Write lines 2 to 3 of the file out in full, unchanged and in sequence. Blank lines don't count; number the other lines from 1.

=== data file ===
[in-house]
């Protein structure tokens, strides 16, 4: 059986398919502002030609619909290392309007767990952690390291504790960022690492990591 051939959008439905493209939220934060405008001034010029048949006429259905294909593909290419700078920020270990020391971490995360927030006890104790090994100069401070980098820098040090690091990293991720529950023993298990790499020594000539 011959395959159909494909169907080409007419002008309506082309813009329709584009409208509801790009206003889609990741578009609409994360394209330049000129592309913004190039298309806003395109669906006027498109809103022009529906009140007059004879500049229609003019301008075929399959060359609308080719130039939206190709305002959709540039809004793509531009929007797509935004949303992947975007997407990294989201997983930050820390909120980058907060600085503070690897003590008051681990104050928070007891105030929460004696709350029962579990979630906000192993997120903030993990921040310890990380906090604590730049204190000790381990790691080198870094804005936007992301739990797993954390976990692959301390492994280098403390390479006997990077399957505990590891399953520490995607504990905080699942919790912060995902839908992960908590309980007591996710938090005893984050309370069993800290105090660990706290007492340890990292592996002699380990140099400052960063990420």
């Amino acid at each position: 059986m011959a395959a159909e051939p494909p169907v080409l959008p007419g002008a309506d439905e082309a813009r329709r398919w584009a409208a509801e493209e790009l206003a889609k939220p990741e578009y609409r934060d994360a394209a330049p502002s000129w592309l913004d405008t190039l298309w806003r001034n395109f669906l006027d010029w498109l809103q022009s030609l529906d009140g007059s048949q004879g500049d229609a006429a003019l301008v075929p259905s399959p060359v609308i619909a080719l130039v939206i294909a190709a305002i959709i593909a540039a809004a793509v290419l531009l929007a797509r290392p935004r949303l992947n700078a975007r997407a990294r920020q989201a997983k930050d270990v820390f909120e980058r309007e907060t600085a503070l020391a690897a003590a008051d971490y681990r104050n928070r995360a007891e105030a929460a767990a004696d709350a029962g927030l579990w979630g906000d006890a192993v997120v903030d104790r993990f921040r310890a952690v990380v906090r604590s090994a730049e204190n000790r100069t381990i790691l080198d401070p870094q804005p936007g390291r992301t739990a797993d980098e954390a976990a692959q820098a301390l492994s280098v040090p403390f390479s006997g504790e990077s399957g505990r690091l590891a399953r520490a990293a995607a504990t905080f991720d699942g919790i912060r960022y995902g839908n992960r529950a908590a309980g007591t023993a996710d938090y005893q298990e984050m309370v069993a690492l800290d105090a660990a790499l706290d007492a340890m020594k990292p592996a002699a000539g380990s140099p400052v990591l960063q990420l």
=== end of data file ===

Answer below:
């Protein structure tokens, strides 16, 4: 059986398919502002030609619909290392309007767990952690390291504790960022690492990591 051939959008439905493209939220934060405008001034010029048949006429259905294909593909290419700078920020270990020391971490995360927030006890104790090994100069401070980098820098040090690091990293991720529950023993298990790499020594000539 011959395959159909494909169907080409007419002008309506082309813009329709584009409208509801790009206003889609990741578009609409994360394209330049000129592309913004190039298309806003395109669906006027498109809103022009529906009140007059004879500049229609003019301008075929399959060359609308080719130039939206190709305002959709540039809004793509531009929007797509935004949303992947975007997407990294989201997983930050820390909120980058907060600085503070690897003590008051681990104050928070007891105030929460004696709350029962579990979630906000192993997120903030993990921040310890990380906090604590730049204190000790381990790691080198870094804005936007992301739990797993954390976990692959301390492994280098403390390479006997990077399957505990590891399953520490995607504990905080699942919790912060995902839908992960908590309980007591996710938090005893984050309370069993800290105090660990706290007492340890990292592996002699380990140099400052960063990420």
């Amino acid at each position: 059986m011959a395959a159909e051939p494909p169907v080409l959008p007419g002008a309506d439905e082309a813009r329709r398919w584009a409208a509801e493209e790009l206003a889609k939220p990741e578009y609409r934060d994360a394209a330049p502002s000129w592309l913004d405008t190039l298309w806003r001034n395109f669906l006027d010029w498109l809103q022009s030609l529906d009140g007059s048949q004879g500049d229609a006429a003019l301008v075929p259905s399959p060359v609308i619909a080719l130039v939206i294909a190709a305002i959709i593909a540039a809004a793509v290419l531009l929007a797509r290392p935004r949303l992947n700078a975007r997407a990294r920020q989201a997983k930050d270990v820390f909120e980058r309007e907060t600085a503070l020391a690897a003590a008051d971490y681990r104050n928070r995360a007891e105030a929460a767990a004696d709350a029962g927030l579990w979630g906000d006890a192993v997120v903030d104790r993990f921040r310890a952690v990380v906090r604590s090994a730049e204190n000790r100069t381990i790691l080198d401070p870094q804005p936007g390291r992301t739990a797993d980098e954390a976990a692959q820098a301390l492994s280098v040090p403390f390479s006997g504790e990077s399957g505990r690091l590891a399953r520490a990293a995607a504990t905080f991720d699942g919790i912060r960022y995902g839908n992960r529950a908590a309980g007591t023993a996710d938090y005893q298990e984050m309370v069993a690492l800290d105090a660990a790499l706290d007492a340890m020594k990292p592996a002699a000539g380990s140099p400052v990591l960063q990420l």